Columbia Law School Professor Sarah C. Cleveland, the U.S. expert on the Council of Europe’s European Commission on Democracy Through Law—a.k.a. the Venice Commission—was one of the authors of the 30-page opinion released this week that unambiguously critiqued proposed changes to Turkey’s constitution. Adopted by the Turkish Grand National Assembly and scheduled to be voted on in a national referendum in April, the changes would expand presidential powers and compromise the judiciary, the authors said.
“The Venice Commission wishes to stress the dangers of the degeneration of the proposed system towards an authoritarian and personal regime,” wrote the authors of the opinion adopted at the commission’s 110th plenary session in Venice on March 10 and 11. After studying the proposed amendments, Cleveland and her colleagues concluded that the substance of the proposed changes “aim to establish what the Turkish authorities have described as a ‘Turkish-style’ presidential system, although they in no way reflect the well-rooted tradition of parliamentarism in Turkey but would constitute a decisive break in the constitutional history of the country. They are not based on the logic of separation of powers, which is characteristic for democratic presidential systems.”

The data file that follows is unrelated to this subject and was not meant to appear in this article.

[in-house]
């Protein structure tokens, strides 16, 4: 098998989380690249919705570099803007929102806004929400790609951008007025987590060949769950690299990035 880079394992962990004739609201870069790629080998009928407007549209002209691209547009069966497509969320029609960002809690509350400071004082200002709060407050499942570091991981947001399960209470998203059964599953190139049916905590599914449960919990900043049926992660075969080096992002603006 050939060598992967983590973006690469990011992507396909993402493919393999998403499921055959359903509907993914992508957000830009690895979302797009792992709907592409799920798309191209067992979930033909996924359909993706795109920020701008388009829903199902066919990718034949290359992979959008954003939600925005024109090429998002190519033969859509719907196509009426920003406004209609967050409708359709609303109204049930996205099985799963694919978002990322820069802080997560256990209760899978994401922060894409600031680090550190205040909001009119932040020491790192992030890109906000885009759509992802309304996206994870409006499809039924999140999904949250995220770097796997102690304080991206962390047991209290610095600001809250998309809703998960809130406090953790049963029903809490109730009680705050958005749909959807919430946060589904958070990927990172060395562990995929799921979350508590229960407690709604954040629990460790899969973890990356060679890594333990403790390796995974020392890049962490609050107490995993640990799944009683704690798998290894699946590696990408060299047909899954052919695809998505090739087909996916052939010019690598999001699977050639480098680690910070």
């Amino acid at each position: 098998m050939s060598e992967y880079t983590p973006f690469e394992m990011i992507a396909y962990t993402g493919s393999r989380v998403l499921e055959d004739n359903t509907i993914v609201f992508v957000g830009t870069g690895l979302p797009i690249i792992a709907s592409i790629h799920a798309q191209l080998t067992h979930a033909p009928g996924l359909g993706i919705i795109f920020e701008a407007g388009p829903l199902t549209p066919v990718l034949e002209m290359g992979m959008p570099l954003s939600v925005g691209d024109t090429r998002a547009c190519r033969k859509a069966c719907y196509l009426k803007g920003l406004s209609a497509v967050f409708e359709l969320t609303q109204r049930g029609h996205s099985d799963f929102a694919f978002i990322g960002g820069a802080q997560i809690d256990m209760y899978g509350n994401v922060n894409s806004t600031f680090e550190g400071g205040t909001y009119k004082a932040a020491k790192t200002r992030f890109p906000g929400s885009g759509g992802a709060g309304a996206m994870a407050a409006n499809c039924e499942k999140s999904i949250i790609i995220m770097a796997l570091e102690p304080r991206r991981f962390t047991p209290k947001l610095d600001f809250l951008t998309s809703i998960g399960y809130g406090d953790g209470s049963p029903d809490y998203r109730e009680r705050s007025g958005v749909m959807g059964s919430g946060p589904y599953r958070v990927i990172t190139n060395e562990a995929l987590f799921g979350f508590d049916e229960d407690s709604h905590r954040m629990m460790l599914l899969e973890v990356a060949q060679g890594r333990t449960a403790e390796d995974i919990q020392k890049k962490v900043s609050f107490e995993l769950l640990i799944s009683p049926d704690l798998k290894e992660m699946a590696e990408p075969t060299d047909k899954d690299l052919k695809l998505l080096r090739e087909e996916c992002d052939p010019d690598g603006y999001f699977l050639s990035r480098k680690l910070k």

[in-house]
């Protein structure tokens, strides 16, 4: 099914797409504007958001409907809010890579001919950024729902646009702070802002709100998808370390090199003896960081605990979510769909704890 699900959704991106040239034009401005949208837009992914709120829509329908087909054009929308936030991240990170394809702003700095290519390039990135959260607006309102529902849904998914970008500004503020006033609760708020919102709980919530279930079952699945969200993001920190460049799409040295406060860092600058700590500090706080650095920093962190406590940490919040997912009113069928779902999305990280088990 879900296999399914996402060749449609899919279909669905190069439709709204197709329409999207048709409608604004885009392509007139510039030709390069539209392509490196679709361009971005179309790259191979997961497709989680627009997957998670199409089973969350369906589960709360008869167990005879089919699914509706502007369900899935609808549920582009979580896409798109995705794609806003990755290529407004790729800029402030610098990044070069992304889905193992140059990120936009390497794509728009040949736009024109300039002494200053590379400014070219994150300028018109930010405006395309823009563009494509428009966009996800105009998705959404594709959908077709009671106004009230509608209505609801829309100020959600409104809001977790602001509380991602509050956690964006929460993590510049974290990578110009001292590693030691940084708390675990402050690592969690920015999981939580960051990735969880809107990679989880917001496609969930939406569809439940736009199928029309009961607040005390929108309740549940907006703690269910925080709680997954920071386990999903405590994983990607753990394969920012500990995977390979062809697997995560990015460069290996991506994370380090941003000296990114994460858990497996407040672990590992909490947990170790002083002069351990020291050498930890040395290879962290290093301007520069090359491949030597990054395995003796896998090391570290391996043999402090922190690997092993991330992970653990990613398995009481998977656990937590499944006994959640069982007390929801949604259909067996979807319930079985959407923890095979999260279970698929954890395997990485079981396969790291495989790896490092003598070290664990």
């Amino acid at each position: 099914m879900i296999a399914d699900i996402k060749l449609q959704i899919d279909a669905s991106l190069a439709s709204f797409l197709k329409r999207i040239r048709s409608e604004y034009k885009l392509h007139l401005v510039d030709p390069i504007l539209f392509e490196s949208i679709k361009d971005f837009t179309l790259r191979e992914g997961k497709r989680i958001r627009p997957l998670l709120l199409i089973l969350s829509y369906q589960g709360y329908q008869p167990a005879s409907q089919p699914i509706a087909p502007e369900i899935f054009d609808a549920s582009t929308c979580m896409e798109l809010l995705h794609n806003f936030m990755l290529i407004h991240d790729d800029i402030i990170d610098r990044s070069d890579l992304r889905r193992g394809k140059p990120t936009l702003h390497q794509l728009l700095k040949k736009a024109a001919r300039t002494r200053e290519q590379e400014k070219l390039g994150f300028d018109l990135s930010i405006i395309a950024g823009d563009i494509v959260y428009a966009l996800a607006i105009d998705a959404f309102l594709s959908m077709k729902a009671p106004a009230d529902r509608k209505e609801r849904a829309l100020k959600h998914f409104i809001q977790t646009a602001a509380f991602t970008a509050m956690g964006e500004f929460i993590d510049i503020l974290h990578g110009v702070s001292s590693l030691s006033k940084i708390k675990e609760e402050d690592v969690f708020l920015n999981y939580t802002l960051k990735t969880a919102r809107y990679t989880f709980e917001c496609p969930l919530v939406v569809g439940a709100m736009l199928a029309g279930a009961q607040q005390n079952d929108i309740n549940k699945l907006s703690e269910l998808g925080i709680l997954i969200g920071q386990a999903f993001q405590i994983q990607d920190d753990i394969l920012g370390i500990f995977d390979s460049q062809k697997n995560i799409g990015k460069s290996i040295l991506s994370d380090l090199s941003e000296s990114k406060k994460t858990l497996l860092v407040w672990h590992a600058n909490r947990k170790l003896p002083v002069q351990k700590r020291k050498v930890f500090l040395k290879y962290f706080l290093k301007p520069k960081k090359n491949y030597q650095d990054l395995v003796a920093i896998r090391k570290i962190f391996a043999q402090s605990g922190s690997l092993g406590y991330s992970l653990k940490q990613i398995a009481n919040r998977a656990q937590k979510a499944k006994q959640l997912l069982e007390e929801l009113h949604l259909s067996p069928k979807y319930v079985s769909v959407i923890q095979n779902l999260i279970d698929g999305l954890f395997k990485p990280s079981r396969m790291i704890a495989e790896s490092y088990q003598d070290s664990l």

Cleveland, the Louis Henkin Professor of Human and Constitutional Rights, is faculty co-director of Columbia Law School’s Human Rights Institute. A major actor on the world stage, she was appointed by the U.S government to the Venice Commission in 2010, and, in 2014, she was elected to serve a four-year term as an independent expert on the U.N. Human Rights Committee. A former Rhodes Scholar and clerk for U.S. Supreme Court Justice Harry Blackmun, Cleveland has been a member of the Law School faculty since 2007.
Read the Opinion:
Posted March 16, 2017